CDL Truck

No Texting While Trucking

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New N.Y. Law Means Commercial Drivers Will Need to Stall More Than Just Their Vehicles at Stops

While the dangers of texting while operating a moving vehicle are apparent, a new law prohibits commercial drivers driving passengers or cargo through the state of New York from texting or talking on their hand-held phones while stopped at stoplights or in traffic jams. Effective as of October 28th, 2013, the new law carries with it five license points, the same as reckless driving, for violators as well as fines ranging from $50 to $150 for a first-time offense. Three such violations within 18 months can result in license suspension. To learn more about the recent increased penalties for texting while driving in N.Y., visit our texting while driving page.

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New York’s new law puts it in line with federal regulations banning texting while stopped at traffic lights for drivers with CDL licenses.

Though non-commercial drivers are not subject to the same prohibition against texting while stopped on the road, the new law sets New York law regarding commercial drivers on par with federal regulations governing interstate trucking, which, as of 2012, already prohibited commercial drivers from texting or talking on the phone both while driving and while stalled. Other states are sure to soon follow suit in passing similar restrictions, as the new standards for CDL Drivers are required by federal law to be in effect by the end of next year.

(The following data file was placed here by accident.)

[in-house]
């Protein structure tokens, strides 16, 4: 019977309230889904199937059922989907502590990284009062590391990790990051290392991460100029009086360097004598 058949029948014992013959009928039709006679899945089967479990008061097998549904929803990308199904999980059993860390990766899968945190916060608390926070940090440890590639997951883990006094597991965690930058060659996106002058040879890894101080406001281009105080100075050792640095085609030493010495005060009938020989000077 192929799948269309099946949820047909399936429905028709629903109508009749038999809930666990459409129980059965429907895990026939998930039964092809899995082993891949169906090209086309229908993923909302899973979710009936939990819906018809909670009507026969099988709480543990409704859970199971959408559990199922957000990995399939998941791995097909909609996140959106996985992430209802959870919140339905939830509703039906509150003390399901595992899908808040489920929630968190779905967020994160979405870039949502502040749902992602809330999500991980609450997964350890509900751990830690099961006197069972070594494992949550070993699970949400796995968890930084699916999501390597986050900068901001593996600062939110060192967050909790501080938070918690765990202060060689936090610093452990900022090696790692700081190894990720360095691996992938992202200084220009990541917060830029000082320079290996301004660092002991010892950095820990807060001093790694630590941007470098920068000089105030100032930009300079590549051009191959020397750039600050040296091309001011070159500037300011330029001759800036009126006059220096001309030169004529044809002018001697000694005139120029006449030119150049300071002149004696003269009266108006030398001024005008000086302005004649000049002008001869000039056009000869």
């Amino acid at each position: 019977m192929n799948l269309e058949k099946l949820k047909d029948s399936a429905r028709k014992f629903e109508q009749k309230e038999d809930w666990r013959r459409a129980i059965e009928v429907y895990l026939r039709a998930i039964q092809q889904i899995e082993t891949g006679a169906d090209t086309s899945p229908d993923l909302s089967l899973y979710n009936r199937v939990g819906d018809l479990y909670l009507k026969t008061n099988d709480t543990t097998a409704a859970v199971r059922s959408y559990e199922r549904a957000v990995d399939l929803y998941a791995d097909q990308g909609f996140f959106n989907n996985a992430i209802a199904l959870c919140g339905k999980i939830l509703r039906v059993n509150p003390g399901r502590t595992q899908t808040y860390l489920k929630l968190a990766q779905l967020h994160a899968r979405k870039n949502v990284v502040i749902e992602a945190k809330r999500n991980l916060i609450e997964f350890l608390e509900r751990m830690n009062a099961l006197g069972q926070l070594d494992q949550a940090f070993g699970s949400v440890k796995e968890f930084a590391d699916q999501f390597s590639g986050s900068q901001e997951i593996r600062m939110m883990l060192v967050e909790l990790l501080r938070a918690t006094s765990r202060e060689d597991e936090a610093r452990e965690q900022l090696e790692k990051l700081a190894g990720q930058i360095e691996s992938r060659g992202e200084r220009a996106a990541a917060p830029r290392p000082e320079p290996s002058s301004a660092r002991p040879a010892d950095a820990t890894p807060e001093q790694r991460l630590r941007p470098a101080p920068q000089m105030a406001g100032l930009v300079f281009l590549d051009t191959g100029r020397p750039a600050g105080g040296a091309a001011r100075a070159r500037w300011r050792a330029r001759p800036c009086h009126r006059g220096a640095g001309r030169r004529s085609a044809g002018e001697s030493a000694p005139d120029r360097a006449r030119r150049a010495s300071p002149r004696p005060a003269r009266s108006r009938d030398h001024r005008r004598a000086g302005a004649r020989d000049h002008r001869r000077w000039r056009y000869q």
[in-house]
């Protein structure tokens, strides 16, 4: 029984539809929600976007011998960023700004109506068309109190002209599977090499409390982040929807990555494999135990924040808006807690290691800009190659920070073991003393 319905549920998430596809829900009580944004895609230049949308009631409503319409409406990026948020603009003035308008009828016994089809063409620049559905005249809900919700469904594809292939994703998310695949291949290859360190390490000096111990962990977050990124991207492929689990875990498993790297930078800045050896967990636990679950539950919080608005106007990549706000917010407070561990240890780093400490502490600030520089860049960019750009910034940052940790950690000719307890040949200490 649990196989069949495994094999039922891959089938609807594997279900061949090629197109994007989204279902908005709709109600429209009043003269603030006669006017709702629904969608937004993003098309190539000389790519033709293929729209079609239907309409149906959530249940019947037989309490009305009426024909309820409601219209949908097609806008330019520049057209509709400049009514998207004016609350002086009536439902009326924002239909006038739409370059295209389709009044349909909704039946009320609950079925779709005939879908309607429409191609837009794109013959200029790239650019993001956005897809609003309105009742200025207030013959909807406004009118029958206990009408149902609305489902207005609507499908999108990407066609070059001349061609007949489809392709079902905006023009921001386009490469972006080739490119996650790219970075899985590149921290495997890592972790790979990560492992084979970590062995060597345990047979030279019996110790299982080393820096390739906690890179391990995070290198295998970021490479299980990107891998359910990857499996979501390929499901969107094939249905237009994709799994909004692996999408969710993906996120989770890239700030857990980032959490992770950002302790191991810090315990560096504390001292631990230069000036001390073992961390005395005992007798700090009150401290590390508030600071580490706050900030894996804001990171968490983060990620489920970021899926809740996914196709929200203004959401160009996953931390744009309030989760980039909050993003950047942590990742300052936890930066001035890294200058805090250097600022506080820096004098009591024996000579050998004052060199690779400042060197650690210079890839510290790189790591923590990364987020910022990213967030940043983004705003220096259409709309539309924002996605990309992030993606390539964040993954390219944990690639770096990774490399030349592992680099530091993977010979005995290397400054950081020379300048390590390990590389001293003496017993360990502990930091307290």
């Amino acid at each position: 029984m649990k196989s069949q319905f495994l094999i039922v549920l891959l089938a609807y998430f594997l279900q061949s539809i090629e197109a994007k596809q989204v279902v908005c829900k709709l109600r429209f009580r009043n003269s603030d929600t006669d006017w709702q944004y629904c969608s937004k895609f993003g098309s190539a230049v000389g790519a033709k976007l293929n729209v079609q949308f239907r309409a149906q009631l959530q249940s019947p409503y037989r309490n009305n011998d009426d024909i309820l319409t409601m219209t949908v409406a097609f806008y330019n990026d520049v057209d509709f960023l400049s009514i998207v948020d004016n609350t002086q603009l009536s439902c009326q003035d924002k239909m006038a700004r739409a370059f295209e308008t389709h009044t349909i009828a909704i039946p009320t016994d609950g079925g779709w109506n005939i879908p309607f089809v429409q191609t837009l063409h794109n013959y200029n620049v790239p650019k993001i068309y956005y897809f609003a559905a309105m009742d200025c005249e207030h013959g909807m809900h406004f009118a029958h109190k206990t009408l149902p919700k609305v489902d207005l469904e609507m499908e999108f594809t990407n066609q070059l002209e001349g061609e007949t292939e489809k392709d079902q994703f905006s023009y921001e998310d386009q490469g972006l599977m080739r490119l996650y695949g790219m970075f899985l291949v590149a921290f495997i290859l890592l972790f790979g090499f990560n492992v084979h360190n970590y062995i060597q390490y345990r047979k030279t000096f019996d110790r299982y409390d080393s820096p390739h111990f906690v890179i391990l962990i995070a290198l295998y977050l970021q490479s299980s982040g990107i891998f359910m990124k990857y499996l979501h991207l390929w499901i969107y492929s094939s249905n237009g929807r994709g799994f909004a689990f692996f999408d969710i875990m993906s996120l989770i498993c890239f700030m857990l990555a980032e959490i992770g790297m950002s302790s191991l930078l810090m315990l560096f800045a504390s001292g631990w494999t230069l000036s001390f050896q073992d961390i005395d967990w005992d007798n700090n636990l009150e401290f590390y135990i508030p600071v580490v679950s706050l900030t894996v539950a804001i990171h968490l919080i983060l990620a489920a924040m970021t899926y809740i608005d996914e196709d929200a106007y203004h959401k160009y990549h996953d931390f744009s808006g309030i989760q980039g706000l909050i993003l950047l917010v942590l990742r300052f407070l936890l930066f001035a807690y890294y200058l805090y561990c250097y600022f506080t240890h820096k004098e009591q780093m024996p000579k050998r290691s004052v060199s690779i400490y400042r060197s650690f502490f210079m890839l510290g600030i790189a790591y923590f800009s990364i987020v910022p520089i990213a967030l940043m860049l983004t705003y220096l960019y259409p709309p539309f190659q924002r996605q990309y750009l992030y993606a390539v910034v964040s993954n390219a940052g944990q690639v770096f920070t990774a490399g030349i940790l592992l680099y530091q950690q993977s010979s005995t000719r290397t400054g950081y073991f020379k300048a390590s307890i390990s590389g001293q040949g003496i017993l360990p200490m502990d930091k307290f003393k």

Distracted driving accounted for 153 fatal crashes in New York last year. This latest restriction on texting is meant to hold drivers who drive for a profession to a higher standard of safe driving on the road by quelling any temptation to continue texting or talking after a light has turned green or traffic started to flow. The new law does not, however, prevent commercial drivers from engaging in other forms of distraction such as using hands-free cellphones, or two-way or CB radios that require one hand to operate, as studies have shown that these means of communication are far less likely to lead to the type of distracted driving that causes accidents on the road than cell phones.

As New York continues to make a name for itself as the state with the toughest traffic laws in the nation, it may only be a matter of time before non-commercial drivers are likewise subject to laws preventing them from texting or otherwise using their cell phones while stopped on the road.